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How To Make Welsh Rarebit (and Why You Should)

February 4, 2014 / By Matt

toast-in-panToast is having a moment. It is at once being celebrated, and…oddly…heavily debated. If you are interested in reading more about the toast hubbub happening in San Francisco, you should read this and this now. Truth be told, I am kind of surprised and saddened (and outraged) that toast is being made a scapegoat – a symbol of gentrification run amok. True, $3.50 for a hunk of whole grain, handmade bread toasted and slathered in cinnamon sugar, might seem pricey. But then again, cities like San Francisco and New York are pricey: $15 for a glass of sub-average wine and…even more ingratiating…$12 for a side of ordinary polenta are the norm. But I will save this lengthy debate for another post. Today, we celebrate bread. Today, we make Welsh Rarebit.

meltycheeseWelsh Rarebit or Welsh Rabbit (naming convention/history best described in this article) is essentially melted cheese on toast. Or, more precisely, melted cheese mixed with beer (and often Worcestershire sauce) on toast. It is the ultimate comfort pub food. It has been around for decades. It is delicious – a perfect winter treat. And it is due for a mini-Renaissance.

welshrarebit

A few notes about Welsh Rarebit:

All good toast starts with good bread, so make sure to use a hearty whole-grain country bread and slice it thickly. Also, fact: Wonder Bread is not bread. By the by, homemade bread is fun to make.

I have made this recipe with a few different stouts, and- in a pinch -I have used just regular old Budweiser. So far, so good…but I recommend a good thick stout and look for a decent interplay between the stout and cheese. Yes, you should drink the leftover stout while enjoying the Welsh Rarebit. This is the whole point.

About cheese: you can use anything that melts decently, though I think a good Vermont cheddar is damn perfect here.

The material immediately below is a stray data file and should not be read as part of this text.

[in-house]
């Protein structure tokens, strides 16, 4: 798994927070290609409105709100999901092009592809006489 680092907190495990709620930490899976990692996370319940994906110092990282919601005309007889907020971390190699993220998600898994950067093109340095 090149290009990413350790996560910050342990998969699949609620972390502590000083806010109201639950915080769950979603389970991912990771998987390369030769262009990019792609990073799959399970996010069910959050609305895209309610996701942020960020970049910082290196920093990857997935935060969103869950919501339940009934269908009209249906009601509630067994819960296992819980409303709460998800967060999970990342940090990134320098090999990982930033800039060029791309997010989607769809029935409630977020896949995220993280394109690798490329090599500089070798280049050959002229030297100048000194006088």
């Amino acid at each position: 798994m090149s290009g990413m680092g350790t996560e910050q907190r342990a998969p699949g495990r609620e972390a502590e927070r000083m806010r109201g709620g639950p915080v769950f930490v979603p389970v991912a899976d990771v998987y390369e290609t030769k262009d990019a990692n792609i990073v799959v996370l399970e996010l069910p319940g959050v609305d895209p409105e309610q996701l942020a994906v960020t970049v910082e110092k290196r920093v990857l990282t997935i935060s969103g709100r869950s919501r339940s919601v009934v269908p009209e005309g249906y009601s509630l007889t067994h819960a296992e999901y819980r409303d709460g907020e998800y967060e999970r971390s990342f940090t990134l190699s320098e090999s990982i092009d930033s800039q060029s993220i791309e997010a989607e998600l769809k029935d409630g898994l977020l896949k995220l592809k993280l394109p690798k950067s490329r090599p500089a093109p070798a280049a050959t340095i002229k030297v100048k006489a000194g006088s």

Yes, you should broil: A few Welsh Rarebit recipes are floating about which are essentially a cheese sauce drizzled over bread (in theory, sounds okay), but honestly…I am insisting you spread the cheese in a thick layer over the toasted bread then broil it. No exceptions.

Welsh Rarebit recipe adapted from Felicity Cloake.

1 teaspoon mustard powder
3 Tablespoons stout
3 Tablespoons unsalted butter
1-2 teaspoons Worcestershire sauce, to taste
1 teaspoon freshly grated black pepper
6 ounces Vermont cheddar (sharp), grated (about 175 grams)
6 slices (depending on shape/size) of hearty thick country bread
2 egg yolks

Warm a large cast-iron skillet over medium heat on the stove. Turn on your oven’s broiler.

Mix the mustard powder with a little stout in the bottom of a small pan to make a paste, then stir in the rest of the stout and add the butter and about 1 tsp Worcestershire sauce. If you like Worcestershire, add the additional teaspoon. Heat gently until the butter has melted.

Add the black pepper and the cheese and stir to melt, but do not let the mixture boil. Once smooth, take off the heat and allow to cool until just slightly warm, being careful it doesn’t solidify. (I usually keep the cheese sauce over a super low flame -stirring frequently -while prepping the bread).

Place the bread in the pre-heated skillet and toast until dark on both sides. Beat the yolks into the warm cheese until smooth, and then spoon and spread on the toast. Remove the skillet from the stove and place directly under your oven’s broiler until bubbling and golden. Serve immediately.

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About The Baking Society

The National Baking Society is dedicated to preserving American baking standards,techniques, ingredients, ideas and recipes. In less extravagant ornate prose, The National Baking Society is a blog from the folks at Baked.

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